Is Canon’s Mirrorless 1D X Mark II Equivalent Going to Arrive Sooner Than Expected?

Is Canon’s Mirrorless 1D X Mark II Equivalent Going to Arrive Sooner Than Expected?

The wait for a mirrorless flagship sports and wildlife shooter from Canon might be shorter than anticipated, with rumors circulating that it could arrive within the next year, perhaps at the same time as the successor to the Canon 1D X Mark II.

Current thinking seems to be that two high-end Canon mirrorless bodies are in the pipeline: one a high-resolution beast that’s similar to the 5DS/5DS R, the second a fast-frame-rate shooter that is more in line with the existing 1D X Mark II. If I were a betting man, I’d go with the former being called the RS and the latter being called the RX. With the Tokyo Olympic Games rapidly approaching, all of the Japanese manufacturers will be feeling the pressure to get some sports-oriented cameras to market sooner rather than later.

In terms of specifications, what do you think? While some will crave 50 megapixels, I suspect that 30-32 megapixels is more likely given the need for low-light performance and a frame rate that puts it ahead of other flagships. Canon has not given much indication of how the electronic shutter in the R-series can perform in terms of the number of frames per second, and while 25 and above might be entirely possible, I’m not sure that it’s entirely necessary, though others may disagree. It might be more interesting to see how Canon deals with its electronic shutter and whether it will be as quick at sweeping as the mechanical shutter, perhaps allowing users to shoot under artificial lights without such a strong risk of banding. This could allow the highest frame-rates to be used in a much broader range of settings.

Let me know your thoughts in the comments, particularly regarding the possible video specifications.

Andy Day's picture

Andy Day is a British photographer and writer living in France. He began photographing parkour in 2003 and has been doing weird things in the city and elsewhere ever since. He's addicted to climbing and owns a fairly useless dog. He has an MA in Sociology & Photography which often makes him ponder what all of this really means.

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The idea is not without merit as the criticism both Canon and Nikon received for their debut FF MILCs has impelled them to produce a response quickly to refute the critics.
The flagships of both Canon and Nikon are low volume sellers to a largely enthusiast market. The current DSLRs really do not lag the current ML darling of the A9.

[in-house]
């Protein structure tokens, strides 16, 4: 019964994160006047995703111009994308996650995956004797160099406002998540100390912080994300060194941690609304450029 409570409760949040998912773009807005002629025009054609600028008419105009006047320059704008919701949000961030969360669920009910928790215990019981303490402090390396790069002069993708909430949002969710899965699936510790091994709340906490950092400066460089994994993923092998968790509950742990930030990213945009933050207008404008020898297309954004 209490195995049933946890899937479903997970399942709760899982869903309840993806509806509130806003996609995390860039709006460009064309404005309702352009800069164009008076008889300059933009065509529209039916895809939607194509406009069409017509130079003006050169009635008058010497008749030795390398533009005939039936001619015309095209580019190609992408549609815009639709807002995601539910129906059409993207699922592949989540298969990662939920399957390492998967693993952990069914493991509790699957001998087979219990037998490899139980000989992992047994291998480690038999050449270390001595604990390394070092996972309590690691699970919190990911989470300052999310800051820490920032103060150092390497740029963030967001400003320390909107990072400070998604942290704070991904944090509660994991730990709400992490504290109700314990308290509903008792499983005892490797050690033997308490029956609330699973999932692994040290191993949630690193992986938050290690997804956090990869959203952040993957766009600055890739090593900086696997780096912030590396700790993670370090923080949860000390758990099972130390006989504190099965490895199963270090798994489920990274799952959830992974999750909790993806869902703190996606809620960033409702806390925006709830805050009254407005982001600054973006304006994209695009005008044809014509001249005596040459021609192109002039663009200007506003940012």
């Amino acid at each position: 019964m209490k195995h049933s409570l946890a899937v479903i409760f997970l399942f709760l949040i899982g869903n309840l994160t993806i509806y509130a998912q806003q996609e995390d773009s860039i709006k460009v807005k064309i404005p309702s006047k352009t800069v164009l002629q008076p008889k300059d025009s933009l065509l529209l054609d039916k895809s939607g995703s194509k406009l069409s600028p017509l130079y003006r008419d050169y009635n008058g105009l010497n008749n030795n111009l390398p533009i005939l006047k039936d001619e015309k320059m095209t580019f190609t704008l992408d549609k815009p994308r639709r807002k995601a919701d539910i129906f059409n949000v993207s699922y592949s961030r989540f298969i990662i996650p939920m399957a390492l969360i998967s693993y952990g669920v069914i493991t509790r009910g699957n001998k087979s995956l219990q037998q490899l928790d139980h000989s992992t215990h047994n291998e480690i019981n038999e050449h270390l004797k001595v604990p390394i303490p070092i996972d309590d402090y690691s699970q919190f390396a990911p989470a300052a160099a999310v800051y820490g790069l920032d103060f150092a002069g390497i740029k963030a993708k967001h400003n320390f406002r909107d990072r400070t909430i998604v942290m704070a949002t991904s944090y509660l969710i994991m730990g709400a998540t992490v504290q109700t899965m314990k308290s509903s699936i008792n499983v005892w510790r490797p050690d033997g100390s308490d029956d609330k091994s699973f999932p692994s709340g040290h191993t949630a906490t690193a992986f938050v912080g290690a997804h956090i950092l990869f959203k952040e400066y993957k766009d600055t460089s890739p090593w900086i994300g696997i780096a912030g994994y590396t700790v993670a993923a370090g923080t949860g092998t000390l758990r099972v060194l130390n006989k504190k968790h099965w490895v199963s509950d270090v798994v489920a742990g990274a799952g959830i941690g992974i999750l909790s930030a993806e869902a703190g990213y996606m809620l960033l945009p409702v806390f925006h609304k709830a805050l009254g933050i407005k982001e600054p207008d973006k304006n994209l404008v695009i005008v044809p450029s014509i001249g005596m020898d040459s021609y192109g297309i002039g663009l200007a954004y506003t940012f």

However, fanboyism and the new, near religious schism between the new sect of ML and the orthodoxy of DSLRdom required a proof of fealty to the new theology.

What I mean is that the Sony A9, while good is not absolutely better than the DSLRs in actual performance. The DSLR successors to the flagships will be even better but Canikon are responding to a noisy cohort that believes in the inherent advantages of ML irrespective of the compromises.
ML will exceed DSLRs in high performance in the near future but Canikon are being shoved into it faster than they wanted.
I own ML and DSLRs and both have strength and both have weaknesses.

"the Sony A9, while good is not absolutely better than the DSLRs in actual performance"

Since this is a true statement, it is also true for the reverse. Meaning that the religious schism is pretty pointless.

Schisms are pointless. People focus on the most obvious differences and expand their significance out of all proportion. The fact is that the differences in IQ are invisible and the handling and ergonomics come down to comfort and preference.

Actually the Sony mirrorless is significantly better than any Canon regarding video. It is not even close. They are 5 years behind so if you are a hybrid shooter, the current Canon R is a poor second best compared to a Sony A series costing 1/3 the cost.

I own 2 Canons and 1 Sony. I am not a name brand fanboy. I simply buy the best tool for the task at hand.

I agree, however this is of greater interest to enthusiasts than pros. The flagship models operate under the conceit that they are for "pros" where stills performance is paramount.

Canon doesn't really have the technology to achieve what you describe. They'd need a stacked sensor with ospdaf (or quad pixel af), a brand new processor, new, ai based af algorithms, all at once, while navigating around Sony's parents. It's unrealistic, especially with their ancient semiconductor nodes.

We actually have no idea what Canon has up their sleeve. For all we know they are going out of house for sensor sourcing on this one (if THIS one even exists beyond rumour)

We know that you don't just build a $10b fab, and using a Sony sensor would be a huge loss of face. That limits what they can do. They'll probably release a 1dx3 that's a dslr and a high res (50mp+) mirrorless model.

I really don't see Canon jumping to 30+ megapixels on this one. My guess is that it will be 24 megapixels.